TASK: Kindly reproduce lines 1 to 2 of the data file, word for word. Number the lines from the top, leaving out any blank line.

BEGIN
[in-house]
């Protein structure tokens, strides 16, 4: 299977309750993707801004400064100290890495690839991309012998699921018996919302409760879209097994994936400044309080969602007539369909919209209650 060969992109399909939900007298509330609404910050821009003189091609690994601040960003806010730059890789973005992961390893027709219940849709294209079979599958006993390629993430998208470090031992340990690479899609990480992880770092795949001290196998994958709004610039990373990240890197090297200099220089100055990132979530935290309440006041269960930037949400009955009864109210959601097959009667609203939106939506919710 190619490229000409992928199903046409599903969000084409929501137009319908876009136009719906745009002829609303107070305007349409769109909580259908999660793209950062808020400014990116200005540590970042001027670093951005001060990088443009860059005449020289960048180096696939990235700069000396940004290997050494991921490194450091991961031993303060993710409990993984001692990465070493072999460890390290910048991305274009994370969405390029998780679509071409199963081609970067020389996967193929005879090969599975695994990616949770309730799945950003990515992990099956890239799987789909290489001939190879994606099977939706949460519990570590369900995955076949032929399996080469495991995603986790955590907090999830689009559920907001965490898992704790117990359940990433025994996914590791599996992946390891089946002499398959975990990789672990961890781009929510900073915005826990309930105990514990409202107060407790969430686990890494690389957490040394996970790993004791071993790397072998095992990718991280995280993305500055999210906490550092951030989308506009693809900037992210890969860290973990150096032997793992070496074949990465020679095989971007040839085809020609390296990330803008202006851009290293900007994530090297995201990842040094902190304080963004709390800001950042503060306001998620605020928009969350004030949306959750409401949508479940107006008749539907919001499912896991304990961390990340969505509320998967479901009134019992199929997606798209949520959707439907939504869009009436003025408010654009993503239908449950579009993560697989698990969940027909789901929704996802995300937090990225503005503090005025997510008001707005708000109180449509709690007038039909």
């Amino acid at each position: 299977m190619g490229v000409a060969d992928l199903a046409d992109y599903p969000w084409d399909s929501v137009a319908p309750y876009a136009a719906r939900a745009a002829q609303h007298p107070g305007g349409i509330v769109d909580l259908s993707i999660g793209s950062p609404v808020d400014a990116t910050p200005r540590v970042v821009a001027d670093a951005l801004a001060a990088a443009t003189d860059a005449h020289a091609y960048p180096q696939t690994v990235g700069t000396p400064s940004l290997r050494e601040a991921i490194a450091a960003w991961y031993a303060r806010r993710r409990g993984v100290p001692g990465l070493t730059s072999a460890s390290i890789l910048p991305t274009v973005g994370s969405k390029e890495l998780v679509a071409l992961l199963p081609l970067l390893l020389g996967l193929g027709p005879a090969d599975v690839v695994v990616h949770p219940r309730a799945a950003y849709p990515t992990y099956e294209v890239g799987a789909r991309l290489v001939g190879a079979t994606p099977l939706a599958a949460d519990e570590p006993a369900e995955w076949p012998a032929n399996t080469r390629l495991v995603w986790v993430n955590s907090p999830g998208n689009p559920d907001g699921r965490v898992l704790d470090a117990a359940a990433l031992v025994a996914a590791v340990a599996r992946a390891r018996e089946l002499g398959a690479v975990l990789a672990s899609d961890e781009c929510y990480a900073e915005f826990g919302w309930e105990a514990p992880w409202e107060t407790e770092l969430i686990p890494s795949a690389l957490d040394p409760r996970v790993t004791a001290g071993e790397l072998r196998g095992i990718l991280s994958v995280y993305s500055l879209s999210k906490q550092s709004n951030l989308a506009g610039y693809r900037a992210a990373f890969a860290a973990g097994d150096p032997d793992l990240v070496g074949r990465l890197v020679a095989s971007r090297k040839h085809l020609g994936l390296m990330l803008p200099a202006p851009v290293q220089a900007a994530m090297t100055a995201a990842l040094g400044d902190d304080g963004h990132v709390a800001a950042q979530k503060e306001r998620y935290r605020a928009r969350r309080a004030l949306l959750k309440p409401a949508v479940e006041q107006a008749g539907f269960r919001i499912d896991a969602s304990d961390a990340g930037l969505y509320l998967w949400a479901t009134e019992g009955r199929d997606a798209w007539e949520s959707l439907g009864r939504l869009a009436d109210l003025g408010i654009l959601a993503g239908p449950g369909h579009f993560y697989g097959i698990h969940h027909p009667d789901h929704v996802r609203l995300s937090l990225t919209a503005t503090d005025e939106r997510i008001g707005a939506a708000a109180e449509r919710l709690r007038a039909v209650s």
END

[in-house]
């Protein structure tokens, strides 16, 4: 299977309750993707801004400064100290890495690839991309012998699921018996919302409760879209097994994936400044309080969602007539369909919209209650 060969992109399909939900007298509330609404910050821009003189091609690994601040960003806010730059890789973005992961390893027709219940849709294209079979599958006993390629993430998208470090031992340990690479899609990480992880770092795949001290196998994958709004610039990373990240890197090297200099220089100055990132979530935290309440006041269960930037949400009955009864109210959601097959009667609203939106939506919710 190619490229000409992928199903046409599903969000084409929501137009319908876009136009719906745009002829609303107070305007349409769109909580259908999660793209950062808020400014990116200005540590970042001027670093951005001060990088443009860059005449020289960048180096696939990235700069000396940004290997050494991921490194450091991961031993303060993710409990993984001692990465070493072999460890390290910048991305274009994370969405390029998780679509071409199963081609970067020389996967193929005879090969599975695994990616949770309730799945950003990515992990099956890239799987789909290489001939190879994606099977939706949460519990570590369900995955076949032929399996080469495991995603986790955590907090999830689009559920907001965490898992704790117990359940990433025994996914590791599996992946390891089946002499398959975990990789672990961890781009929510900073915005826990309930105990514990409202107060407790969430686990890494690389957490040394996970790993004791071993790397072998095992990718991280995280993305500055999210906490550092951030989308506009693809900037992210890969860290973990150096032997793992070496074949990465020679095989971007040839085809020609390296990330803008202006851009290293900007994530090297995201990842040094902190304080963004709390800001950042503060306001998620605020928009969350004030949306959750409401949508479940107006008749539907919001499912896991304990961390990340969505509320998967479901009134019992199929997606798209949520959707439907939504869009009436003025408010654009993503239908449950579009993560697989698990969940027909789901929704996802995300937090990225503005503090005025997510008001707005708000109180449509709690007038039909």